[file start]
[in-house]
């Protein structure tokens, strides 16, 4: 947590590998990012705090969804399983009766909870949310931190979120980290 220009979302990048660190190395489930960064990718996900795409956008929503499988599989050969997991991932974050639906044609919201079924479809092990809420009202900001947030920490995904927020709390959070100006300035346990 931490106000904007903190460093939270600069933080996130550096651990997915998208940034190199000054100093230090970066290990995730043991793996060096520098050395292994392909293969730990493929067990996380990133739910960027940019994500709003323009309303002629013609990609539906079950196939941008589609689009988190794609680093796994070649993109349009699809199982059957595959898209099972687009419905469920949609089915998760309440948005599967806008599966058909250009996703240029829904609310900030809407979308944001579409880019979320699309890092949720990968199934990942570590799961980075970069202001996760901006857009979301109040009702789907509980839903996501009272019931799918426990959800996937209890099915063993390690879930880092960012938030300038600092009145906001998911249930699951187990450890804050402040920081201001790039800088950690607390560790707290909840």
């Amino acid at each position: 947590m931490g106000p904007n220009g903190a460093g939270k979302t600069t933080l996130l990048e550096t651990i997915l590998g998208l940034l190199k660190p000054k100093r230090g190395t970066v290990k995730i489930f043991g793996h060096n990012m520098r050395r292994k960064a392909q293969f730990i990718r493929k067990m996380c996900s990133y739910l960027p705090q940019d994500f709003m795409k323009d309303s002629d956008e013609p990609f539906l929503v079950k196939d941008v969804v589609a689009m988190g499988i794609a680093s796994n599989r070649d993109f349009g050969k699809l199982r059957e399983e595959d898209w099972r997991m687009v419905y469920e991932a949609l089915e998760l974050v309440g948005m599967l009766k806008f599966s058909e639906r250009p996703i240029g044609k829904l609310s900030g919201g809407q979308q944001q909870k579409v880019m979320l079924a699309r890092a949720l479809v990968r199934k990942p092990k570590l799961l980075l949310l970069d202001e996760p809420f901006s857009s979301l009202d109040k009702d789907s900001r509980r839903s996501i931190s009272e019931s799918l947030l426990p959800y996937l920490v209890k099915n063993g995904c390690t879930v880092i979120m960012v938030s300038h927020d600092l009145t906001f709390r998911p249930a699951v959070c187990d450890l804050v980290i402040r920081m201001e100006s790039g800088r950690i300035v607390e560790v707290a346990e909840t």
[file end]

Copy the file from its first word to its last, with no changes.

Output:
[in-house]
């Protein structure tokens, strides 16, 4: 947590590998990012705090969804399983009766909870949310931190979120980290 220009979302990048660190190395489930960064990718996900795409956008929503499988599989050969997991991932974050639906044609919201079924479809092990809420009202900001947030920490995904927020709390959070100006300035346990 931490106000904007903190460093939270600069933080996130550096651990997915998208940034190199000054100093230090970066290990995730043991793996060096520098050395292994392909293969730990493929067990996380990133739910960027940019994500709003323009309303002629013609990609539906079950196939941008589609689009988190794609680093796994070649993109349009699809199982059957595959898209099972687009419905469920949609089915998760309440948005599967806008599966058909250009996703240029829904609310900030809407979308944001579409880019979320699309890092949720990968199934990942570590799961980075970069202001996760901006857009979301109040009702789907509980839903996501009272019931799918426990959800996937209890099915063993390690879930880092960012938030300038600092009145906001998911249930699951187990450890804050402040920081201001790039800088950690607390560790707290909840």
């Amino acid at each position: 947590m931490g106000p904007n220009g903190a460093g939270k979302t600069t933080l996130l990048e550096t651990i997915l590998g998208l940034l190199k660190p000054k100093r230090g190395t970066v290990k995730i489930f043991g793996h060096n990012m520098r050395r292994k960064a392909q293969f730990i990718r493929k067990m996380c996900s990133y739910l960027p705090q940019d994500f709003m795409k323009d309303s002629d956008e013609p990609f539906l929503v079950k196939d941008v969804v589609a689009m988190g499988i794609a680093s796994n599989r070649d993109f349009g050969k699809l199982r059957e399983e595959d898209w099972r997991m687009v419905y469920e991932a949609l089915e998760l974050v309440g948005m599967l009766k806008f599966s058909e639906r250009p996703i240029g044609k829904l609310s900030g919201g809407q979308q944001q909870k579409v880019m979320l079924a699309r890092a949720l479809v990968r199934k990942p092990k570590l799961l980075l949310l970069d202001e996760p809420f901006s857009s979301l009202d109040k009702d789907s900001r509980r839903s996501i931190s009272e019931s799918l947030l426990p959800y996937l920490v209890k099915n063993g995904c390690t879930v880092i979120m960012v938030s300038h927020d600092l009145t906001f709390r998911p249930a699951v959070c187990d450890l804050v980290i402040r920081m201001e100006s790039g800088r950690i300035v607390e560790v707290a346990e909840t």